The Malta Independent 17 November 2018, Saturday

Time Of Gzira’s feast procession changed to accommodate World Cup final

Malta Independent Friday, 2 July 2010, 00:00 Last update: about 5 years ago

The Gzira parish, which celebrates its feast on 11 July, has decided to change the time of its procession to the morning, to avoid it clashing with the World Cup final in the evening.

Gzira mayor Chris Bonett said that preparations for the feast do not fall in the hands of the local council, but under the Archdiocese and parish.

“The Gzira local council does not interfere in Church matters. However, throughout the years, the village has had the misfortune of having its feast fall directly on the day of the World Cup final. People will be more eager to watch one of the biggest shows on earth rather than turn up for the spectacle of the Gzira feast, irrespective of the teams playing on the day. As a result, once every four years, the feast and the procession are unfortunately deserted, and only those who are not interested in football turn up.

“This time round however, the procession will take place in the morning on the day of the World Cup final, which will hopefully entice more people to the locality,” said Dr Bonett.

The Gzira mayor was in full praise of the daily work carried out by the police to ensure that traffic flows freely in the locality, as hundreds are gathering to watch the World Cup matches at the Gzira football pitch in Manoel Island.

“Thanks to the tremendous job by the police, the large volume of cars passing through Gzira since the start of the World Cup is, unlike four years ago, hardly being felt, and this despite the setting up of a World Cup village in Manoel Island. Not only is traffic constantly free flowing, but thankfully, no streets in Gzira, St Julian’s and Sliema have been closed to traffic because of excessive celebrations,” said Dr Bonett.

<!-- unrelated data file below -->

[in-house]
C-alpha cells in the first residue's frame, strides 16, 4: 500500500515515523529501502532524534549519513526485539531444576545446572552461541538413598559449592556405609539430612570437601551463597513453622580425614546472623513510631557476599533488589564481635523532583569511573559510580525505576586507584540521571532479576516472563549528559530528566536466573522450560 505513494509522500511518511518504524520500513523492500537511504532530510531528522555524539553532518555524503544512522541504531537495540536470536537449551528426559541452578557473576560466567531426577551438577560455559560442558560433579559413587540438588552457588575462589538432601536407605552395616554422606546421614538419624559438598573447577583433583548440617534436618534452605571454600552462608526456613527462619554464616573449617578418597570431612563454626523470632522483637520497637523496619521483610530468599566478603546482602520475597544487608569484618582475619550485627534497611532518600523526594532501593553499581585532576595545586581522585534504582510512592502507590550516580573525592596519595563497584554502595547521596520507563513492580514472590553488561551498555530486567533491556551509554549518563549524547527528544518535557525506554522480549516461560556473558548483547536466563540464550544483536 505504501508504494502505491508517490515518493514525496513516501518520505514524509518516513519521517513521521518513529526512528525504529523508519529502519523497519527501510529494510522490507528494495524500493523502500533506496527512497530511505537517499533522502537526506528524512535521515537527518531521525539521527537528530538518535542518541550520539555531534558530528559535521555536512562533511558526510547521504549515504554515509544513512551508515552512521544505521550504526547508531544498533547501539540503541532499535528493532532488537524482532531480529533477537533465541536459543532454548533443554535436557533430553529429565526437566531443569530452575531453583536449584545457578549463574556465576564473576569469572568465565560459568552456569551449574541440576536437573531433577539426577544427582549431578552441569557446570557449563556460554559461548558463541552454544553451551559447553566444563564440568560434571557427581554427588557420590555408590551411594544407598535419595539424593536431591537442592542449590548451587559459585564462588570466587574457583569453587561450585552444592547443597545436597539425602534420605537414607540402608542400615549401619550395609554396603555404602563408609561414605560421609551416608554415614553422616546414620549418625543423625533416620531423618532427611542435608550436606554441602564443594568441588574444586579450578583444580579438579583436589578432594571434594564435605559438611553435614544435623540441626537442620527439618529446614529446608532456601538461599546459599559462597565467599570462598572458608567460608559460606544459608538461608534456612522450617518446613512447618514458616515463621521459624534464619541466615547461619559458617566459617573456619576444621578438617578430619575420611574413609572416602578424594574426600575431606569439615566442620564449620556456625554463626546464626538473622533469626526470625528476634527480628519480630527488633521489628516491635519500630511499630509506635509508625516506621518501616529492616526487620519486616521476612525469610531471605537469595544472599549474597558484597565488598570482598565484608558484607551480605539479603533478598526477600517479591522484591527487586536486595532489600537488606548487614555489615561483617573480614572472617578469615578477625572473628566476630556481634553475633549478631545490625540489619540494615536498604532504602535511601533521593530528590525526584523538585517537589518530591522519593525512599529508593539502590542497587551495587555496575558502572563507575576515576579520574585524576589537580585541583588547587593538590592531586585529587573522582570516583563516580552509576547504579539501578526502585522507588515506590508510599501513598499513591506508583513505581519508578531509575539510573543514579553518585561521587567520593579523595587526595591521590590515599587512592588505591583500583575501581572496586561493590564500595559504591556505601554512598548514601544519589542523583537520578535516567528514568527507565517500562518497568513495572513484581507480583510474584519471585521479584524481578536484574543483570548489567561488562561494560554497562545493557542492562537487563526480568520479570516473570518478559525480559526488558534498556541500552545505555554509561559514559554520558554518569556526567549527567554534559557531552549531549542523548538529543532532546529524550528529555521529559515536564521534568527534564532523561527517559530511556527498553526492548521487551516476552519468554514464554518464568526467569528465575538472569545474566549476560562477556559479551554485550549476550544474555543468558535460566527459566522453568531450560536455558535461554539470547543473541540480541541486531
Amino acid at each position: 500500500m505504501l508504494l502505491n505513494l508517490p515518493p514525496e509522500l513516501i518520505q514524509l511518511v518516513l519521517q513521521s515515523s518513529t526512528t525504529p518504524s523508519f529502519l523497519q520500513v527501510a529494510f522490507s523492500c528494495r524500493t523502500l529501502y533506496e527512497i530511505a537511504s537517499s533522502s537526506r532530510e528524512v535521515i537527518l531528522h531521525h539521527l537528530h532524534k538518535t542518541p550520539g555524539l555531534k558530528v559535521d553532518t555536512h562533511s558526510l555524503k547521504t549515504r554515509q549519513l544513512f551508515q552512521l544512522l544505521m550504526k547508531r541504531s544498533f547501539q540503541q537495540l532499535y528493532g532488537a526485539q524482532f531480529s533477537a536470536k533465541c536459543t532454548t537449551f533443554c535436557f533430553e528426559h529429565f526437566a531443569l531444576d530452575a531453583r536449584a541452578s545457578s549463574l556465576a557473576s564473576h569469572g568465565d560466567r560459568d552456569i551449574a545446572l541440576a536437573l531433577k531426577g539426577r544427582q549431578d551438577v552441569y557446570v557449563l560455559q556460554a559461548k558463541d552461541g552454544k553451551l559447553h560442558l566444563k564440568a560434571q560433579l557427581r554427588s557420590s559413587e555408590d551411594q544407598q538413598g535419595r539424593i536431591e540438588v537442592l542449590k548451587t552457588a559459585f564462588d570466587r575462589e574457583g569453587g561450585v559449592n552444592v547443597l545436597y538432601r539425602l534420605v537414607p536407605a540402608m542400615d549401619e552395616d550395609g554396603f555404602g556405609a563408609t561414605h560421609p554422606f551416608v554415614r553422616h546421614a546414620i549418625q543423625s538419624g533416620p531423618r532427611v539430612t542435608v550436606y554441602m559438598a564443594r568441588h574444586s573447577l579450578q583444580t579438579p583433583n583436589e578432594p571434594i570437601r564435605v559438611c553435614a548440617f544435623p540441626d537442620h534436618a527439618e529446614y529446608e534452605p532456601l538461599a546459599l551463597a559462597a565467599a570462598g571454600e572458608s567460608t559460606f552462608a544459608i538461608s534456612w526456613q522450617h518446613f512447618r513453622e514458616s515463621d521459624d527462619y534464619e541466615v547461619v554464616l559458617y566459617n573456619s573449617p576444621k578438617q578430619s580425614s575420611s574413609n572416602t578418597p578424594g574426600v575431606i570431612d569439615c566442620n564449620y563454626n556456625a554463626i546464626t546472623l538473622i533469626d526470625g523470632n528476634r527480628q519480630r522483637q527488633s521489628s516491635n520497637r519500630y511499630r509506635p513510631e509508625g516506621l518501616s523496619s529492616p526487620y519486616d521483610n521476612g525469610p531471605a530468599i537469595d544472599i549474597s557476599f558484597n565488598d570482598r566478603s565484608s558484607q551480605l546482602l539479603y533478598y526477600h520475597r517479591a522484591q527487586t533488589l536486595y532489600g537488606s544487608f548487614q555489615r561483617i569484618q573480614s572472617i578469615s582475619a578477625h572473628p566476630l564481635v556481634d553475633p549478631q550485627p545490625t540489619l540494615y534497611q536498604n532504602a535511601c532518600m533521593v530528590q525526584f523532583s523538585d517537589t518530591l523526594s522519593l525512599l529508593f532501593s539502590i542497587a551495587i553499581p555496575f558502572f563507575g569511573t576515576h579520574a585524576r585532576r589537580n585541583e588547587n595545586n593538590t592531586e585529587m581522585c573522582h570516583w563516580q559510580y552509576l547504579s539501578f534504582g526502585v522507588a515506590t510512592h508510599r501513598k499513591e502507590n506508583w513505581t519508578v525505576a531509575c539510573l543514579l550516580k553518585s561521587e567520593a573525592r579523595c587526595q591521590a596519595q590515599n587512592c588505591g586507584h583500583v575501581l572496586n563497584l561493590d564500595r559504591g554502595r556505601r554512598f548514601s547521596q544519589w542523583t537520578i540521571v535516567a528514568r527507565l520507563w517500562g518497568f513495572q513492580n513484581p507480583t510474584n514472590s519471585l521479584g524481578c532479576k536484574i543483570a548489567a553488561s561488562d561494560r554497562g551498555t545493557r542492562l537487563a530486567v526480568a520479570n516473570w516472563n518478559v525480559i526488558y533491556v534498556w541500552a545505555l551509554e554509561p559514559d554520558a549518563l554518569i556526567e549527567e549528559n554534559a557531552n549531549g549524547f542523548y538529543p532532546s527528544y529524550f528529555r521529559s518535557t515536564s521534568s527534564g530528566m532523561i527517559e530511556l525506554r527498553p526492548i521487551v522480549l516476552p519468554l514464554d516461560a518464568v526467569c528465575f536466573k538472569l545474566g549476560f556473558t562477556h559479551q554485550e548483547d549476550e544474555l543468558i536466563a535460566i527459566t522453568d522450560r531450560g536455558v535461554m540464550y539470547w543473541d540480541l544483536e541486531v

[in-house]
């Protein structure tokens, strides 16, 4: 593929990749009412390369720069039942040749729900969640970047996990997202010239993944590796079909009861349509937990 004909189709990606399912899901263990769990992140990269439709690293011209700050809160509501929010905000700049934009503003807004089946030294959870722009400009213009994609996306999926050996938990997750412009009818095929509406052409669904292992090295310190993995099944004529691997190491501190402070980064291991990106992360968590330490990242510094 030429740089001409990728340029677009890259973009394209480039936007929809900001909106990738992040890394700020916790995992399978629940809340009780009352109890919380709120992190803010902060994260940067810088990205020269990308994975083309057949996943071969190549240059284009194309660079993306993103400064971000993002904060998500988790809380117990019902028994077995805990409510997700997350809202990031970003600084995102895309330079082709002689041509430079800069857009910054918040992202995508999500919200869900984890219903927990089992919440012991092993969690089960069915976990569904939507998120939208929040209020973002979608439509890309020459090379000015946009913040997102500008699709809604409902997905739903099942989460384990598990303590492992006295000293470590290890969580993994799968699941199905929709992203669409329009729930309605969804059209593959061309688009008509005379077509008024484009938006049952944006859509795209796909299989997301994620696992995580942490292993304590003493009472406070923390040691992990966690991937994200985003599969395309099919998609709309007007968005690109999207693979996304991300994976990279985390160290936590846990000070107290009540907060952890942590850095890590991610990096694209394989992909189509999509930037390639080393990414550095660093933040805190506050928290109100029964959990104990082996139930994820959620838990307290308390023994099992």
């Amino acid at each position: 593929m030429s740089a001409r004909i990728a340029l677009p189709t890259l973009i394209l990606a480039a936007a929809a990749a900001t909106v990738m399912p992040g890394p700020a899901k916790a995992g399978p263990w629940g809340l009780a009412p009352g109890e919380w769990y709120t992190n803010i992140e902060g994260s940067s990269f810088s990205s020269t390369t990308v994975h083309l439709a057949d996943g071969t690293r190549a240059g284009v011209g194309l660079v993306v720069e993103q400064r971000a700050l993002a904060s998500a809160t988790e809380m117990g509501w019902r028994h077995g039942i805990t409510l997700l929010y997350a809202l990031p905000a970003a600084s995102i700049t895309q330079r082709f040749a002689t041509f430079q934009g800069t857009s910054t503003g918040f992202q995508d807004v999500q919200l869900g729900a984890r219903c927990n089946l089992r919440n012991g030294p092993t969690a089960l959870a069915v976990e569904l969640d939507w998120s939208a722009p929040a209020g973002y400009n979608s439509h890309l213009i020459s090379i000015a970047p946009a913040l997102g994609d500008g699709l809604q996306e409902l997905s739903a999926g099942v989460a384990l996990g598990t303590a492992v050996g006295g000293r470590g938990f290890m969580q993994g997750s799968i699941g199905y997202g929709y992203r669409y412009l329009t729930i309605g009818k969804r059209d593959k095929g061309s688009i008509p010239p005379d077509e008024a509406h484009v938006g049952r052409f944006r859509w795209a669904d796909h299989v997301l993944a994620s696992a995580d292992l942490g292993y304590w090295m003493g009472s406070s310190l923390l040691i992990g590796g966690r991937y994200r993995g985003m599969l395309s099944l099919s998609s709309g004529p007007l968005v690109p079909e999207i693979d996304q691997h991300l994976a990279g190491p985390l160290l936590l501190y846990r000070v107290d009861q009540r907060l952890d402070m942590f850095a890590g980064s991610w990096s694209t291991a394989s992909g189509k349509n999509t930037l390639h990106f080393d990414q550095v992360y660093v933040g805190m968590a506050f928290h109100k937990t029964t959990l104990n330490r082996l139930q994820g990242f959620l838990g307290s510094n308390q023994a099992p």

‘World Cup village a tremendous success’

Local interest in the World Cup has partly died down, after the England and Italy teams, which are heavily supported in Malta, got knocked out last week, explaining why carcades and street celebrations have been minimal this year.

Despite the two most popular teams in Malta no longer featuring in the World Cup, the organisers behind the World Cup village still consider their venue to be a “tremendous success”, while four of the remaining eight teams, Germany, Brazil, Argentina and Spain, keep contributing to a very large gathering whenever they play, said Tonio Casapinta, managing director of the World Cup village.

“We have been very pleased with attendances for all matches shown live at the venue so far, despite the fact that, admittedly, England and Italy’s exits have put a damper on the business side of things, as both teams attracted a huge following.

“England’s failure was, in particular, a bitter pill to swallow, as hundreds used to gather at the village to watch their matches.

“Nevertheless, every World Cup match is bringing a new wave of surprises for everyone. Who could have predicted, for instance, that we would get a substantial number of Japanese fans at the World Cup village, belting out with pride their national anthem as the game between Japan and Paraguay was played last Wednesday?

“Moreover, whenever Holland and Ghana play, there is a swarm of Dutch and Ghanaian flags from supporters of both teams and which is usually matched by wild celebrations whenever they win, something we could never have predicted prior to the start of the tournament,” said Mr Casapinta.

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